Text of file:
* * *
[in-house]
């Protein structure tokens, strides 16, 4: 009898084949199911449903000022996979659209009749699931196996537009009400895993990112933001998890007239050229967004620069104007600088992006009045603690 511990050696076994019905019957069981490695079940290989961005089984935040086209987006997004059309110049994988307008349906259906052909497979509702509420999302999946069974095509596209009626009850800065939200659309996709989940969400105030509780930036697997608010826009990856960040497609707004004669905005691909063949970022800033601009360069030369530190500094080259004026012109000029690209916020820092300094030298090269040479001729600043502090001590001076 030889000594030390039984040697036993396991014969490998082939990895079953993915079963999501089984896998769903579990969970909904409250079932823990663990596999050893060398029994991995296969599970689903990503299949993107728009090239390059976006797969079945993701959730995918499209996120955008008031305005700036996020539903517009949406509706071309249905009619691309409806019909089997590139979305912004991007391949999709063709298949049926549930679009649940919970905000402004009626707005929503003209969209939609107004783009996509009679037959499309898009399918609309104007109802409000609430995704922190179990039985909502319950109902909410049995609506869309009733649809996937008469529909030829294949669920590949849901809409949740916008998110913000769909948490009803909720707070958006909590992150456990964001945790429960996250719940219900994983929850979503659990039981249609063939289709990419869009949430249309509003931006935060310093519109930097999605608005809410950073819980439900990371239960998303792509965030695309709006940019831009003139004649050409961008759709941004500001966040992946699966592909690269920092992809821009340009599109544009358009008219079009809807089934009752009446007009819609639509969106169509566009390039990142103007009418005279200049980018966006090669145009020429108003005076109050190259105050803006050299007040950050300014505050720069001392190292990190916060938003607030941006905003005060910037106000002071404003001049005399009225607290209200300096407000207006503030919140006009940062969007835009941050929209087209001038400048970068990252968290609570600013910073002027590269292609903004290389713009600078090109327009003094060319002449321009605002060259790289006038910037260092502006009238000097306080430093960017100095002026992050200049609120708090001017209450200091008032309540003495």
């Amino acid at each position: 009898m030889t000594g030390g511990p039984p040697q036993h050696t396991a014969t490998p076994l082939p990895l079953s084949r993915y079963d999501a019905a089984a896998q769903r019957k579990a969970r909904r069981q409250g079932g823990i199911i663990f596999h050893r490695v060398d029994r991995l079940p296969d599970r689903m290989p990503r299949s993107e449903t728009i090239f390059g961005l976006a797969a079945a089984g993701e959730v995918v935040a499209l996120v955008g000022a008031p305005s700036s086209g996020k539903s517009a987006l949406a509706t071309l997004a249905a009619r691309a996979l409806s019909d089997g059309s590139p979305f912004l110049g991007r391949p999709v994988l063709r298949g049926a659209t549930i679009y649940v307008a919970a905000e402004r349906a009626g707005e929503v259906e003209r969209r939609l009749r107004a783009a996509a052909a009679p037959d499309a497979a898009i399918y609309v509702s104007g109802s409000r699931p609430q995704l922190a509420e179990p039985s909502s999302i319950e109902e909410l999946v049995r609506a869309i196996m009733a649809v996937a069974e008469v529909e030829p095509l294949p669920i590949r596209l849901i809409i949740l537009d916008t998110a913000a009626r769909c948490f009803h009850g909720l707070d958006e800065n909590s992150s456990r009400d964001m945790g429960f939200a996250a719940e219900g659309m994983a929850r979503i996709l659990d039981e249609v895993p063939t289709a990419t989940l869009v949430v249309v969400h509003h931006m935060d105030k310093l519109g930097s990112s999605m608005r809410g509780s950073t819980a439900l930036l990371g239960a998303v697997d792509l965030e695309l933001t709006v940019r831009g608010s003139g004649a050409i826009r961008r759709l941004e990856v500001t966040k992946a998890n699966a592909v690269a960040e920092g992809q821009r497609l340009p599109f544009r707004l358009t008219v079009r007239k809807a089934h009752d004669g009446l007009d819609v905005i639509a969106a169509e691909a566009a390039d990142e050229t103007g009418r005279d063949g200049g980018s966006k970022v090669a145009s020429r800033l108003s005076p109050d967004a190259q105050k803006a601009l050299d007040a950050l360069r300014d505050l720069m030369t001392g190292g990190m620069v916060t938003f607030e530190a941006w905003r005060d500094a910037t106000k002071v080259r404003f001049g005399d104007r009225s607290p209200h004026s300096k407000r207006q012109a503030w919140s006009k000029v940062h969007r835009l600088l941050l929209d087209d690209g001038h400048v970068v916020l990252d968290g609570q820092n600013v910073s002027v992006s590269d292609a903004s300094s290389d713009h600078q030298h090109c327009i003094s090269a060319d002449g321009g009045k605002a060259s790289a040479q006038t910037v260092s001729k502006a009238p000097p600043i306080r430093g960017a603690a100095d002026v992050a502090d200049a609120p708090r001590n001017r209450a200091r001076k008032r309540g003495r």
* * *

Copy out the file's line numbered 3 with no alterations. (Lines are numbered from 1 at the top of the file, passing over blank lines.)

């Amino acid at each position: 009898m030889t000594g030390g511990p039984p040697q036993h050696t396991a014969t490998p076994l082939p990895l079953s084949r993915y079963d999501a019905a089984a896998q769903r019957k579990a969970r909904r069981q409250g079932g823990i199911i663990f596999h050893r490695v060398d029994r991995l079940p296969d599970r689903m290989p990503r299949s993107e449903t728009i090239f390059g961005l976006a797969a079945a089984g993701e959730v995918v935040a499209l996120v955008g000022a008031p305005s700036s086209g996020k539903s517009a987006l949406a509706t071309l997004a249905a009619r691309a996979l409806s019909d089997g059309s590139p979305f912004l110049g991007r391949p999709v994988l063709r298949g049926a659209t549930i679009y649940v307008a919970a905000e402004r349906a009626g707005e929503v259906e003209r969209r939609l009749r107004a783009a996509a052909a009679p037959d499309a497979a898009i399918y609309v509702s104007g109802s409000r699931p609430q995704l922190a509420e179990p039985s909502s999302i319950e109902e909410l999946v049995r609506a869309i196996m009733a649809v996937a069974e008469v529909e030829p095509l294949p669920i590949r596209l849901i809409i949740l537009d916008t998110a913000a009626r769909c948490f009803h009850g909720l707070d958006e800065n909590s992150s456990r009400d964001m945790g429960f939200a996250a719940e219900g659309m994983a929850r979503i996709l659990d039981e249609v895993p063939t289709a990419t989940l869009v949430v249309v969400h509003h931006m935060d105030k310093l519109g930097s990112s999605m608005r809410g509780s950073t819980a439900l930036l990371g239960a998303v697997d792509l965030e695309l933001t709006v940019r831009g608010s003139g004649a050409i826009r961008r759709l941004e990856v500001t966040k992946a998890n699966a592909v690269a960040e920092g992809q821009r497609l340009p599109f544009r707004l358009t008219v079009r007239k809807a089934h009752d004669g009446l007009d819609v905005i639509a969106a169509e691909a566009a390039d990142e050229t103007g009418r005279d063949g200049g980018s966006k970022v090669a145009s020429r800033l108003s005076p109050d967004a190259q105050k803006a601009l050299d007040a950050l360069r300014d505050l720069m030369t001392g190292g990190m620069v916060t938003f607030e530190a941006w905003r005060d500094a910037t106000k002071v080259r404003f001049g005399d104007r009225s607290p209200h004026s300096k407000r207006q012109a503030w919140s006009k000029v940062h969007r835009l600088l941050l929209d087209d690209g001038h400048v970068v916020l990252d968290g609570q820092n600013v910073s002027v992006s590269d292609a903004s300094s290389d713009h600078q030298h090109c327009i003094s090269a060319d002449g321009g009045k605002a060259s790289a040479q006038t910037v260092s001729k502006a009238p000097p600043i306080r430093g960017a603690a100095d002026v992050a502090d200049a609120p708090r001590n001017r209450a200091r001076k008032r309540g003495r």